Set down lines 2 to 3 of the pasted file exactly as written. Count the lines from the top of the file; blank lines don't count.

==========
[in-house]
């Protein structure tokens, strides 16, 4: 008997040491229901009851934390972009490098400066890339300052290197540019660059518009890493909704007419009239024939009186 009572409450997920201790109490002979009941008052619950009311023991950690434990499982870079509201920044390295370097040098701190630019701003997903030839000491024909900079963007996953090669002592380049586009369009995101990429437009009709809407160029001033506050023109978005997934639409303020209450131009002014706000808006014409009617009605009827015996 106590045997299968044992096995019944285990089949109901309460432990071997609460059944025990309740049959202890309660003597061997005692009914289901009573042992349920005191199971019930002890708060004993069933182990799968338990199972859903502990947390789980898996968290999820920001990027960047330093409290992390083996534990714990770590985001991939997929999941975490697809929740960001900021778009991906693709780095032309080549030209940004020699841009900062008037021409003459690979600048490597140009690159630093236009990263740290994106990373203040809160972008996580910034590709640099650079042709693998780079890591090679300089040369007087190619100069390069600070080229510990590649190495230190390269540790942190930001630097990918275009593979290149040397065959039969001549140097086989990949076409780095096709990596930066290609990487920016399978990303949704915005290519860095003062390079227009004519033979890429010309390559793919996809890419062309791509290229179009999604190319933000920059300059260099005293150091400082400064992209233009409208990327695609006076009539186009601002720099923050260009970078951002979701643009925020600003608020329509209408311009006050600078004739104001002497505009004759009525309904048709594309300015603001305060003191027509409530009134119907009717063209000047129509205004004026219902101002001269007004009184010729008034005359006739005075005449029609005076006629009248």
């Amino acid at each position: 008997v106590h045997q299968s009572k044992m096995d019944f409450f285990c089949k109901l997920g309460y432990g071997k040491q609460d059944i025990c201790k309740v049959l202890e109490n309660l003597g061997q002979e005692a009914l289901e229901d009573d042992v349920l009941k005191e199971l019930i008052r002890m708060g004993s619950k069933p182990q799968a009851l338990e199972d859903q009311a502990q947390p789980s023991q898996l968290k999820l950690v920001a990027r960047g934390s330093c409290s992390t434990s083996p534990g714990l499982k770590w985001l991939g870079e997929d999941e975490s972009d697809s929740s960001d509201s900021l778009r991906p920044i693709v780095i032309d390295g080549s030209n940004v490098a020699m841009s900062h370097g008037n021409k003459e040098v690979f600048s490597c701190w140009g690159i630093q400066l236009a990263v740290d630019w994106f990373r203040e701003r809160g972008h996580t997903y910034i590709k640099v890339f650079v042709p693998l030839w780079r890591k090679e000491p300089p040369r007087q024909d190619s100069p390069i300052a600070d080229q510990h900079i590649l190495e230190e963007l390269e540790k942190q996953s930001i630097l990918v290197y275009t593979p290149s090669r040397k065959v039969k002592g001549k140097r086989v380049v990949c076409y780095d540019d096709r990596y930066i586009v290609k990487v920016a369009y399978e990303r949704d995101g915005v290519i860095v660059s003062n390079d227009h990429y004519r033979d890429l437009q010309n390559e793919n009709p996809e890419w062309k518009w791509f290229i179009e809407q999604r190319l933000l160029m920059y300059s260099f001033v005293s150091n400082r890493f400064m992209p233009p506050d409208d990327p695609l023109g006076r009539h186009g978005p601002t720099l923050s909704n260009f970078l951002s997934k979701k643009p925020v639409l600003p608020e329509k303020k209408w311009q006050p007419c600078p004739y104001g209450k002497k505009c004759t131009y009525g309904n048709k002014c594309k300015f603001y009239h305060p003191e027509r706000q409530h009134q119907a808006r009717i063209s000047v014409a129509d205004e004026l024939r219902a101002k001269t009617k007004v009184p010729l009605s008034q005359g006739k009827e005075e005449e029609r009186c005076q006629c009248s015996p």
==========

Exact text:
């Protein structure tokens, strides 16, 4: 008997040491229901009851934390972009490098400066890339300052290197540019660059518009890493909704007419009239024939009186 009572409450997920201790109490002979009941008052619950009311023991950690434990499982870079509201920044390295370097040098701190630019701003997903030839000491024909900079963007996953090669002592380049586009369009995101990429437009009709809407160029001033506050023109978005997934639409303020209450131009002014706000808006014409009617009605009827015996 106590045997299968044992096995019944285990089949109901309460432990071997609460059944025990309740049959202890309660003597061997005692009914289901009573042992349920005191199971019930002890708060004993069933182990799968338990199972859903502990947390789980898996968290999820920001990027960047330093409290992390083996534990714990770590985001991939997929999941975490697809929740960001900021778009991906693709780095032309080549030209940004020699841009900062008037021409003459690979600048490597140009690159630093236009990263740290994106990373203040809160972008996580910034590709640099650079042709693998780079890591090679300089040369007087190619100069390069600070080229510990590649190495230190390269540790942190930001630097990918275009593979290149040397065959039969001549140097086989990949076409780095096709990596930066290609990487920016399978990303949704915005290519860095003062390079227009004519033979890429010309390559793919996809890419062309791509290229179009999604190319933000920059300059260099005293150091400082400064992209233009409208990327695609006076009539186009601002720099923050260009970078951002979701643009925020600003608020329509209408311009006050600078004739104001002497505009004759009525309904048709594309300015603001305060003191027509409530009134119907009717063209000047129509205004004026219902101002001269007004009184010729008034005359006739005075005449029609005076006629009248």
């Amino acid at each position: 008997v106590h045997q299968s009572k044992m096995d019944f409450f285990c089949k109901l997920g309460y432990g071997k040491q609460d059944i025990c201790k309740v049959l202890e109490n309660l003597g061997q002979e005692a009914l289901e229901d009573d042992v349920l009941k005191e199971l019930i008052r002890m708060g004993s619950k069933p182990q799968a009851l338990e199972d859903q009311a502990q947390p789980s023991q898996l968290k999820l950690v920001a990027r960047g934390s330093c409290s992390t434990s083996p534990g714990l499982k770590w985001l991939g870079e997929d999941e975490s972009d697809s929740s960001d509201s900021l778009r991906p920044i693709v780095i032309d390295g080549s030209n940004v490098a020699m841009s900062h370097g008037n021409k003459e040098v690979f600048s490597c701190w140009g690159i630093q400066l236009a990263v740290d630019w994106f990373r203040e701003r809160g972008h996580t997903y910034i590709k640099v890339f650079v042709p693998l030839w780079r890591k090679e000491p300089p040369r007087q024909d190619s100069p390069i300052a600070d080229q510990h900079i590649l190495e230190e963007l390269e540790k942190q996953s930001i630097l990918v290197y275009t593979p290149s090669r040397k065959v039969k002592g001549k140097r086989v380049v990949c076409y780095d540019d096709r990596y930066i586009v290609k990487v920016a369009y399978e990303r949704d995101g915005v290519i860095v660059s003062n390079d227009h990429y004519r033979d890429l437009q010309n390559e793919n009709p996809e890419w062309k518009w791509f290229i179009e809407q999604r190319l933000l160029m920059y300059s260099f001033v005293s150091n400082r890493f400064m992209p233009p506050d409208d990327p695609l023109g006076r009539h186009g978005p601002t720099l923050s909704n260009f970078l951002s997934k979701k643009p925020v639409l600003p608020e329509k303020k209408w311009q006050p007419c600078p004739y104001g209450k002497k505009c004759t131009y009525g309904n048709k002014c594309k300015f603001y009239h305060p003191e027509r706000q409530h009134q119907a808006r009717i063209s000047v014409a129509d205004e004026l024939r219902a101002k001269t009617k007004v009184p010729l009605s008034q005359g006739k009827e005075e005449e029609r009186c005076q006629c009248s015996p």